So you see what happens now Furthermore say Dalia is to say little character Lou. Which. This follower actually means. Slow. So you get Fung Yu which means the flow of the wind. And thus has come to mean elegance of a certain kind.  Supposing somebody is sitting by the stream. Like here on a misty evening and a bird is crawling in the distance and he’s sitting there fishing. But he’s not fishing just to catch fish. He’s not just a peasant who needs fish. He’s a poet, who . doesn’t care whether he catches a fish or not it just loves to be there and dig that scene that’s feng yu. It’s a it’s a word that means everything of the Feng which means ordinarily wind also means atmosphere in the sense that when you say a place or a room has a certain atmosphere. That restaurant has atmosphere feng. There’s also… The Chinese word.. Japanese would say. Fooshu, the atmosphere of our school. In other words, the Zen school, has a certain flavor to it which you recognise in the way a man walks or a style.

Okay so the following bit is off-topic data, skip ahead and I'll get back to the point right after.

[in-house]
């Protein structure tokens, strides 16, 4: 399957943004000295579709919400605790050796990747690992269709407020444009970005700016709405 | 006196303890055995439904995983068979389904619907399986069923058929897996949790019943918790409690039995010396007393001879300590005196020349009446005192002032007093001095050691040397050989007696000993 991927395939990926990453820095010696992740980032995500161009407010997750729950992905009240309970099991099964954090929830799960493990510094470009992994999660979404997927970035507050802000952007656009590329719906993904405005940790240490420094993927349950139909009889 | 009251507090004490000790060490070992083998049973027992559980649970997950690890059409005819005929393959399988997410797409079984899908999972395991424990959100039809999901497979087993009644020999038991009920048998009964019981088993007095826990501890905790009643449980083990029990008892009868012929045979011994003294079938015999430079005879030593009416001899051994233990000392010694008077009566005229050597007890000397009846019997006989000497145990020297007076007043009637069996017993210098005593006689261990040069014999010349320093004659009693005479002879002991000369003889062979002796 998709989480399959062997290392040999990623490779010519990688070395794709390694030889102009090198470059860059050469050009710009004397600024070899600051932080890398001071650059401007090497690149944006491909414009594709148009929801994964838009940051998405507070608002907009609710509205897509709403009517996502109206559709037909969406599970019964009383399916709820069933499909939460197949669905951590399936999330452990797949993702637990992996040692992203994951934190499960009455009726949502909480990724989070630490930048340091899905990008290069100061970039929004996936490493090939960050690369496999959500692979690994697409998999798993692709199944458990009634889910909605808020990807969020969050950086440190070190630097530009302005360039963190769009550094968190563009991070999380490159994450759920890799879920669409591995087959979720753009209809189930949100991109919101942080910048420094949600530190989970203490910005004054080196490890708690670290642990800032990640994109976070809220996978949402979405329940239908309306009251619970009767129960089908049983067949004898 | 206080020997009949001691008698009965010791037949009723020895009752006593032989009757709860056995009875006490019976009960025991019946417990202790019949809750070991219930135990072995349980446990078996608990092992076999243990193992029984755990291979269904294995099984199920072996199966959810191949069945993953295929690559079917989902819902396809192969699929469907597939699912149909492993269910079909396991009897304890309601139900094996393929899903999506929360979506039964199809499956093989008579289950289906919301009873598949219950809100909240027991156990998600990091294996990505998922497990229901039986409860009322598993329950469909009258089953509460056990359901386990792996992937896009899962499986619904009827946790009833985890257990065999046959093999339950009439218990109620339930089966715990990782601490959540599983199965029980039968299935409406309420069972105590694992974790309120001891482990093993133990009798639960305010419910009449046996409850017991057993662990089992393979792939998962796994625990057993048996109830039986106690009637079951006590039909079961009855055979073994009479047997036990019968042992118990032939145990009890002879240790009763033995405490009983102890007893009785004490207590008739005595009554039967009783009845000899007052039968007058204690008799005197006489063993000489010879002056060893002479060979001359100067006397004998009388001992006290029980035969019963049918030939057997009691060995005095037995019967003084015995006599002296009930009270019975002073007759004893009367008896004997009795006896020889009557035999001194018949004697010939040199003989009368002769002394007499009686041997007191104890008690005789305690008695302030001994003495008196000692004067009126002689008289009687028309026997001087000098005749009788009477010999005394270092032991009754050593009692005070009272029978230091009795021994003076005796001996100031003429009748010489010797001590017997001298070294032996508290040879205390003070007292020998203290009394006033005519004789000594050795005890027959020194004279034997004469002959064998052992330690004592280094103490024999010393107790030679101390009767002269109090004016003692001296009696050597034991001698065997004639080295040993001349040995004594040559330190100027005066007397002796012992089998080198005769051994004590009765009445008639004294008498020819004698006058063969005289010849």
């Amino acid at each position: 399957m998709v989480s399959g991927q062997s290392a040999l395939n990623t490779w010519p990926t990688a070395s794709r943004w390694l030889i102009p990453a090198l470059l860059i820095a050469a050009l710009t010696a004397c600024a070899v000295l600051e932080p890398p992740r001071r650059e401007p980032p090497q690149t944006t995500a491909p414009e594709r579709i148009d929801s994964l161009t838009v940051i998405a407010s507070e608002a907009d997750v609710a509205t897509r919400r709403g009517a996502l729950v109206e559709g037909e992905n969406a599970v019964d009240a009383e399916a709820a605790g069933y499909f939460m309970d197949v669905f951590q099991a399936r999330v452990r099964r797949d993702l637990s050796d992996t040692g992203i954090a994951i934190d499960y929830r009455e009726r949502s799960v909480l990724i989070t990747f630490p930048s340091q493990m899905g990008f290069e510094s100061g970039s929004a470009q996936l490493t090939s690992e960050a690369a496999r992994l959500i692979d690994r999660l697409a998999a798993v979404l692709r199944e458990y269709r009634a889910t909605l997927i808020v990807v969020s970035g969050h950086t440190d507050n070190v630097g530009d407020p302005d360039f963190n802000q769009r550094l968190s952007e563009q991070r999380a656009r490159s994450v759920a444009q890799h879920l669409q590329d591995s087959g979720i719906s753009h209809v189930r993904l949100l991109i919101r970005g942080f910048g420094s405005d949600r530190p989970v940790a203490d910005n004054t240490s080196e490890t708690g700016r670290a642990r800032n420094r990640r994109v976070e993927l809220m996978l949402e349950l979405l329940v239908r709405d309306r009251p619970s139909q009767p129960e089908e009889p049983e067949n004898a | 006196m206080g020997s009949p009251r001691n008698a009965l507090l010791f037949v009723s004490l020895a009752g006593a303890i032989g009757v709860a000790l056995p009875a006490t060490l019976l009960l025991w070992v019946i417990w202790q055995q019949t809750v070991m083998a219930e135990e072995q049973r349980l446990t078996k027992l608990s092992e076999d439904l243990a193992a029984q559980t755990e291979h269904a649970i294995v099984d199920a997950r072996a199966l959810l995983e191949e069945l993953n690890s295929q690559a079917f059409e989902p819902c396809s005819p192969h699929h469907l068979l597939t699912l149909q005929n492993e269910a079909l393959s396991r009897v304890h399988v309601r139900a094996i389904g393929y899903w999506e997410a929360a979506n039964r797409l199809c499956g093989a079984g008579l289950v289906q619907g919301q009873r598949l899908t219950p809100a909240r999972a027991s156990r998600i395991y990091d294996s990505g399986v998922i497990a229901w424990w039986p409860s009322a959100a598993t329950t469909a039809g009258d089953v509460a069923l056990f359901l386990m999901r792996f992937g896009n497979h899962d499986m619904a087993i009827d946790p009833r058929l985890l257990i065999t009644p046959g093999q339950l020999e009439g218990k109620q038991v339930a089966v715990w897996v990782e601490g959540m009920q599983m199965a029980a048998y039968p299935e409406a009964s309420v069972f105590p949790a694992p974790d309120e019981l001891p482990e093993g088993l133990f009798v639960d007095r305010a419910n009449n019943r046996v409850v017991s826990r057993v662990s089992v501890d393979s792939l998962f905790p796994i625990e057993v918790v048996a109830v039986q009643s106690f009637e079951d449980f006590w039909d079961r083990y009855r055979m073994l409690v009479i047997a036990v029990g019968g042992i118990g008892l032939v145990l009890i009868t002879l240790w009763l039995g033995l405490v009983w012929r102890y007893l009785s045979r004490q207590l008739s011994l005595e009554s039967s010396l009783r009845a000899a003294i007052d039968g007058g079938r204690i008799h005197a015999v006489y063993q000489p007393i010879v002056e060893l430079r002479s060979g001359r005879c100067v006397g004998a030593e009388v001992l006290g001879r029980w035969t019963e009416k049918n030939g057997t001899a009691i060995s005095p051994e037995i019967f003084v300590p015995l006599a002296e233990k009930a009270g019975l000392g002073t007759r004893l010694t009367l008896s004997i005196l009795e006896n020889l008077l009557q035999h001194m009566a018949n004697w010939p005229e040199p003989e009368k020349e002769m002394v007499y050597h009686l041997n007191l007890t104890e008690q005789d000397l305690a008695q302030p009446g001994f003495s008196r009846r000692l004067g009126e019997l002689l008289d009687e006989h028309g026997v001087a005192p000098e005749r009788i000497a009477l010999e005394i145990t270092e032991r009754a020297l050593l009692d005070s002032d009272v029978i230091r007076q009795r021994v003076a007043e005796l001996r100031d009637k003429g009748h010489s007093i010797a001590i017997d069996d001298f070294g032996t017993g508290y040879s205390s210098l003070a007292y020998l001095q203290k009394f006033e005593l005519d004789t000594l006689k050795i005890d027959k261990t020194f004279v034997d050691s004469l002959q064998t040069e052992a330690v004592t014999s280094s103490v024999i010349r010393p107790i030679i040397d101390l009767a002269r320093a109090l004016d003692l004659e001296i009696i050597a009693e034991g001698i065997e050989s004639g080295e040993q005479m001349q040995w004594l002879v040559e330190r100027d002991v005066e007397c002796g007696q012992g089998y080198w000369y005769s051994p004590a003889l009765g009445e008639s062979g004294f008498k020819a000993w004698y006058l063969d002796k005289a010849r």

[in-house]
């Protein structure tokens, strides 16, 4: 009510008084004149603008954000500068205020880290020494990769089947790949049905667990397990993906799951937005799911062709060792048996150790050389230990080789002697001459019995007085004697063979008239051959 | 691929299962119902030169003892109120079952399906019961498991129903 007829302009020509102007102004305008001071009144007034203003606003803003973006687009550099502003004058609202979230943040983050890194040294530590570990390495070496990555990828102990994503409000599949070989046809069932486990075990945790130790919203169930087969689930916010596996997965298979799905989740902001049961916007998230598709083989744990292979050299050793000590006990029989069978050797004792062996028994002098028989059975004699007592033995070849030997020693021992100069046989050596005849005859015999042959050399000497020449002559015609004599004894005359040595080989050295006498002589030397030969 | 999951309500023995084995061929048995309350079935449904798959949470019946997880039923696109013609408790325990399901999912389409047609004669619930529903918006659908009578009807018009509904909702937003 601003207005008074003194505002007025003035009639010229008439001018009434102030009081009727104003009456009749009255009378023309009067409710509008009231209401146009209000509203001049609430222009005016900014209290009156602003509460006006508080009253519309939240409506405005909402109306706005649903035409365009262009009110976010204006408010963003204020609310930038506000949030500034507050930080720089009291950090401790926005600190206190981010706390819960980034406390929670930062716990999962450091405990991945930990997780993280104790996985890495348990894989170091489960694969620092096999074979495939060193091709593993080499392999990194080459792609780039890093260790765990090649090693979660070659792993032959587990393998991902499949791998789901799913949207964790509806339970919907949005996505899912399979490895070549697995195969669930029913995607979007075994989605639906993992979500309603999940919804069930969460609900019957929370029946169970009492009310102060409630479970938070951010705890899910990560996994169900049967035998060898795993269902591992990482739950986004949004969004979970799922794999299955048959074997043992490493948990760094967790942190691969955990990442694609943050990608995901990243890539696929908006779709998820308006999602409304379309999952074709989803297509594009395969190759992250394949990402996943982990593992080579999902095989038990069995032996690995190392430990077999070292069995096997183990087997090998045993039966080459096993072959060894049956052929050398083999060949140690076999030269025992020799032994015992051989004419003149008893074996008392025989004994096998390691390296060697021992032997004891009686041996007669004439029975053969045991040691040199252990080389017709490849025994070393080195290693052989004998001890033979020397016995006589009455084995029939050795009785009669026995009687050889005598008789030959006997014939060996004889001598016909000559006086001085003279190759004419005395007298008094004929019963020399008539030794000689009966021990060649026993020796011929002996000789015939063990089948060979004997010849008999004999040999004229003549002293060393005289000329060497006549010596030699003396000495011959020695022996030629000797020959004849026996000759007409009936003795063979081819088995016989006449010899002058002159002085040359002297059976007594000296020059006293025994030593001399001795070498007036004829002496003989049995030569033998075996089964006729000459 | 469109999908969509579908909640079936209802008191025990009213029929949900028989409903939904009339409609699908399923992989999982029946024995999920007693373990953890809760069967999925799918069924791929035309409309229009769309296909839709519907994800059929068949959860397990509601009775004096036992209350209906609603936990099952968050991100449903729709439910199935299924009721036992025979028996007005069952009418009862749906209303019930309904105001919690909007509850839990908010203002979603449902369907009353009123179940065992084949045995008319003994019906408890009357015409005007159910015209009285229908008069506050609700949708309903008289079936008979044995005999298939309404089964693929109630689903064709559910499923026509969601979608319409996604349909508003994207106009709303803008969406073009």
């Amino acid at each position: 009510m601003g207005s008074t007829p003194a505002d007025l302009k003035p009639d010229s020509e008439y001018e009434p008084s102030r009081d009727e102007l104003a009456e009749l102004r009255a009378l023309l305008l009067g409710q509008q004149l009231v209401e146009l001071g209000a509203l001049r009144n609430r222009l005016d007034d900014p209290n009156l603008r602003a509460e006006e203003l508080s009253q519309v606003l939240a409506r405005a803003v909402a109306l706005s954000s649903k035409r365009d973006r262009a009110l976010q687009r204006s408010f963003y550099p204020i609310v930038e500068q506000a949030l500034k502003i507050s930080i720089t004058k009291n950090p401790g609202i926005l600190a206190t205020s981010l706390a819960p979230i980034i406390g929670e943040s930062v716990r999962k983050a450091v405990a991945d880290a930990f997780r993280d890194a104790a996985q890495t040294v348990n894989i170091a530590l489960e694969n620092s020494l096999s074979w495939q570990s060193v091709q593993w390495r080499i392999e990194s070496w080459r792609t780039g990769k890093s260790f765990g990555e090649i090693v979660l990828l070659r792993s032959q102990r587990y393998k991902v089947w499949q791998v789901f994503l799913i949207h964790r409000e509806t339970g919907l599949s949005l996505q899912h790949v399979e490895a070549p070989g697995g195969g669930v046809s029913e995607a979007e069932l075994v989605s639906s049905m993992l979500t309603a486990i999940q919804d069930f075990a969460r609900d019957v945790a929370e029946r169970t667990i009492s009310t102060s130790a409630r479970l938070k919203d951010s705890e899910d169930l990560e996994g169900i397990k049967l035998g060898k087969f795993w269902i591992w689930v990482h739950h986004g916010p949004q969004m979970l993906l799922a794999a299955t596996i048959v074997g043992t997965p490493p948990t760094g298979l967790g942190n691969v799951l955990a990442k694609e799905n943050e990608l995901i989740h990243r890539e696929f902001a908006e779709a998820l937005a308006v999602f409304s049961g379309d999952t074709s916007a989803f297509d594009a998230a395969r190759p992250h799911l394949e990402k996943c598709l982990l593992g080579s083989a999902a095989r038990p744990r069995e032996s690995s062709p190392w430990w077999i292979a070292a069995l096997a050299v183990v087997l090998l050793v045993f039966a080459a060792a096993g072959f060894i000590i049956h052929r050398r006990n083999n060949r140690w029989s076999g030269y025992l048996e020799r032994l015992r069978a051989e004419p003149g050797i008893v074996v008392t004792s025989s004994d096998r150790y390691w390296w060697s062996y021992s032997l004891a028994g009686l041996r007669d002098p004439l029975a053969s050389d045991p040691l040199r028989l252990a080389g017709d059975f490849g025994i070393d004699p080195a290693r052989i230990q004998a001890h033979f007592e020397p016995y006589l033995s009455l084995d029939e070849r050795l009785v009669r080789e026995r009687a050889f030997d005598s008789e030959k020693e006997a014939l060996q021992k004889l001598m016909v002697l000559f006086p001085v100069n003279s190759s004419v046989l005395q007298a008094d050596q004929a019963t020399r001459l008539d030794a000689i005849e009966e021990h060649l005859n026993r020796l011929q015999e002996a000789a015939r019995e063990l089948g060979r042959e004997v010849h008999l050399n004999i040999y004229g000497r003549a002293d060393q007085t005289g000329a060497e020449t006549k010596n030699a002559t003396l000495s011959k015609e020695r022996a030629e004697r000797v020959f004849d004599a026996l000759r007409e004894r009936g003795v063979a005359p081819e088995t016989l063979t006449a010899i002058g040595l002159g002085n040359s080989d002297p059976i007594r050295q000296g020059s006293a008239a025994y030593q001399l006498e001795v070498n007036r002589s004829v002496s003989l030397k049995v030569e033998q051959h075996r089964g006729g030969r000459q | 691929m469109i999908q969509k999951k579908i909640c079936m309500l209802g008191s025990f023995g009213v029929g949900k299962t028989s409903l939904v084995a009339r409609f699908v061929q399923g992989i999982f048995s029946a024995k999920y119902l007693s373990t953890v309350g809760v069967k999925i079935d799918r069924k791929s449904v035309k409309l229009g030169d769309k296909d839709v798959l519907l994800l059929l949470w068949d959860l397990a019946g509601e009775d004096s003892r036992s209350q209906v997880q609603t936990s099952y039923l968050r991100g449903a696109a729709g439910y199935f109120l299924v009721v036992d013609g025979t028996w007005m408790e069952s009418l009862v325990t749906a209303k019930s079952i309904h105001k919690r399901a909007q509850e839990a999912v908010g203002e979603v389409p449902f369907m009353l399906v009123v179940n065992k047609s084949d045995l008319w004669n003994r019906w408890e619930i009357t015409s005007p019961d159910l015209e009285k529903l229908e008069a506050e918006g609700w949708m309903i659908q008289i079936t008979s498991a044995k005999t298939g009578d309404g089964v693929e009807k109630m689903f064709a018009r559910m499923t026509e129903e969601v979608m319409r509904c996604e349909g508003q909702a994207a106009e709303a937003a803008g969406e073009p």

So it’s enlightened experience, it’s satori, has a certain style to it that is different from other people’s in life and although they’re all. Fully enlightened. Soul you know the funnel you is the flow So, when you translate from Sanskrit. ‘Follower of the path’ and you come out with a goal you’ll a Tao Yu Japanese say Do Yul. You get an entirely different meaning. Somebody who flows with the Tao. So is then monkeys called in Chinese. Yung Swe. Cloud water man. Union cloud sway water. Because he rests like a cloud he has no attachments or sea and he flows like water. He may be called in Sanskrit, ‘One who has entered the stream.’ That’s the technical meaning for somebody who’s started on the way of Buddhism. He has entered the street. But this doesn’t have the same quality of meaning as yung swe. He has entered the stream in the sense that he is crossing the stream, from the shore to the other shore. But yung swe means he is going with the stream. If you have read that marvelous book of Herman Hesse called Siddharta, where he ends up with the enlightenment of his hero by watching a river. And get and learning from the river you know exactly what the Taoist means by flowing with the Tao. Because he sees across the river a simultaneously at its source and at its goal, and that all the forms in it are forms of the whole river, and at the same time there’s nothing individual about them well I mean the form is individual but at the same time it isn’t a lump of water you know a wave isn’t a lump of water, it’s water passing constantly, flowing through, the way of the wave stays there but the water flows through it, so that’s what he learned from the stream. So you see, how the Chinese language. When you turn Sanskrit words into it the Chinese language with the background of meaning that these words have acquired from Taoist philosophy made a complete change in the nature of Buddhism.